Wednesday, January 11, 2012

Daddy's Girl...

All parents have hopes, dreams, and expectations for their children.   These may include playing sports, or being a lover of the arts, or having a positive outlook on life, or going to college… (hmmmm, maybe I should be using the word AND instead of OR). :)  So, while Blake and I find that we have many hopes for our quickly arriving little girl, I have one that I am extremely excited about.  I want our daughter to be a Daddy’s Girl.  And she will be, because I know that Blake will be the type of Father I never had.   

It’s difficult for me to remember my Dad as just one type of person.  I have 3 “Dads” in my memory.  The first Dad was fun when he wanted to be, but was also extremely scary, depressed, and an alcoholic.  This lasted until I was about 14.  The second Dad was happier and began to mend our relationship by reaching out to us and being more affectionate.  As a teenager I was put off at first and eventually learned to appreciate it.  But by that time, I was so busy doing all my activities that I didn’t make him a priority and then I went away to college.  The third Dad started when I was 22, and it’s ultimately what he is today.  Obviously there are various stages of Alzheimer’s and he progressed pretty slowly but it feels like it’s been years since I was the daughter, not the caregiver. 

Let me be clear though…  our Dad ALWAYS loved us and continues to love us today.   Of that I’m certain.  We just had a strained relationship.
Obviously this was the way life was meant to be for us, and I don’t get upset thinking about it because it shaped me into who I am today.  And it will shape the future that I want for my Daughter.  She will have the relationship that I didn’t have….

My daughter will be able to look at her Dad with admiration, love, and respect.  She will be able to go to him when she’s upset or needs to feel safe.  He will challenge her in her schoolwork and coach her soccer team.  He will help shape her into a beautiful young woman who can debate politics, but also be the life of the party.   I know the man I married, and nothing is more important to Blake than family.  The future I see with the two of them is endless.  And I’m so excited. 

Megan and I talk about how we missed out on that type of special relationship.  We wanted someone who would check the oil in our car before we headed back to college, or who would give an approval of the new boyfriend, or who could have an intellectual conversation with us.  But hey, it’s life.  We turned out all right!  And it’s not like we didn’t learn anything from our Dad.  Because of our strained relationship and this wonderful disease, Alzheimer's, he has, in a roundabout way, taught us to forgive, to take care of family, and to look for certain attributes in a partner.   Those are pretty important lessons to learn.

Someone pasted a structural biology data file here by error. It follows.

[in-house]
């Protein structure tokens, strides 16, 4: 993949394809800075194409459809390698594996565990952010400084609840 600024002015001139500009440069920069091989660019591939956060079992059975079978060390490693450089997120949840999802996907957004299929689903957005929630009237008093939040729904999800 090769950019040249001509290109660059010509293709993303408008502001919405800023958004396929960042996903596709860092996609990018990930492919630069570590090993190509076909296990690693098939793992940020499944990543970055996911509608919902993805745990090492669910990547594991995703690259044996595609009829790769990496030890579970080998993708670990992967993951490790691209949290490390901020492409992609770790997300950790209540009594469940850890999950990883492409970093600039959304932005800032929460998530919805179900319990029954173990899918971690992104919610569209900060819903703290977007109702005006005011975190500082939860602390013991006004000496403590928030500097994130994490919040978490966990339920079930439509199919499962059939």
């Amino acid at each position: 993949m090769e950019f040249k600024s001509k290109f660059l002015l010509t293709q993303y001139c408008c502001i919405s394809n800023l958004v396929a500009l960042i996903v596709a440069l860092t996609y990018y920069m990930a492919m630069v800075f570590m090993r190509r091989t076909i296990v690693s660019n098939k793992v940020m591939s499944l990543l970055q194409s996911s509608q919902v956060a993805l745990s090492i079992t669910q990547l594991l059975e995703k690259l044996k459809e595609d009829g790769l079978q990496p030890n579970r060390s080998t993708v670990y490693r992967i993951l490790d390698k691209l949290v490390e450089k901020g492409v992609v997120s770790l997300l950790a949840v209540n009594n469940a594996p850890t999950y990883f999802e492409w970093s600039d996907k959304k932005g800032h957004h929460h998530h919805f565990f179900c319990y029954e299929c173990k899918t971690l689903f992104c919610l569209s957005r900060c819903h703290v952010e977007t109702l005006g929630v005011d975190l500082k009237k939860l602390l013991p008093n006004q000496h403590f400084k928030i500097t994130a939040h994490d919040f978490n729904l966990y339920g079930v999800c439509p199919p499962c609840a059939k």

Oh, and I’m pretty certain that as a Grandfather, he would have had those Father attributes that I always longed for.  It’s just too bad he never got that chance.  He doesn’t know I’m his daughter.  He doesn’t know what the word daughter means.  And at 8 months pregnant, he hasn’t even noticed my belly.  He’ll never know or understand that he is a Grandparent.


  1. I have so much admiration and respect for the two of you. You are both so strong and compelled and have left a lifelong impression on me. I'm sorry I haven't posted sooner, but I do check in time to time to see how you are all doing. I have been affected by this disease personally as well, it is heart-wrenching and a blessing simultaneously.
    Just remember there are always people that are thinking about you and praying for you (ones that you aren't even aware of like me) :). I am so excited for this new chapter in your life, Kristen! You are so beautiful and I am sure your daughter will be gorgeous as well. Megan, you will be an awesome aunt! Best of luck to the both of you :)

  2. You don't know how adversity will effect you until you face it straight up.

    Dana, my cousin, and I have faced adversity and, I think, have become stronger. God bless you Kristen.

  3. Beautiful Kristen. I know exactly what you mean, I was raised completely void of a father into my adolescent years and by then had major abandonment issues so that even my step-father (who was a very closed off and unaffectionate person) couldn't fill the void. I found an amazing man to marry and I am often envious of the relationship my daughters have with Steve, they are so very lucky, as your daughter will be. From the moment I met Blake I was astounded how at such a young age he was so drawn to and natural with children. You two will be wonderful parents!

  4. Hi Kristen:

    I've been reading your blog. I'm 28, and I have two younger sisters. Our Mum has young-onset Alzheimer's disease, and we are going through the same thing as you are. My sister is pregnant with her first child. She's been trying relentlessly to find a way to help my mother to understand that she is going to be a grandmother. Mum - of course - doesn't even know who my sister is, and hasn't for a while. It's hard to watch my sister struggle with this. Much like you, I think it's mostly sadness that my Mum won't know the thrill of becoming a grandparent. I like to think that although she may not know it, it's just as important that she is there to experience it. If nothing else, my sister (and I suppose all of us) now has a better understanding of the importance of family. Raising a child with that appreciation for family is a wonderful testament to the life of a grandparent.

    Keep strong - I'm certain you will be a wonderful mother. You have a lifetime of caring to guide you. -Stacey

  5. Hi Kristen,

    I'm so sorry you didn't get the kind of dad Blake will be, but your child will be so lucky! You will be amazing parents, and grandparents some day! :-)

    Emily Stewart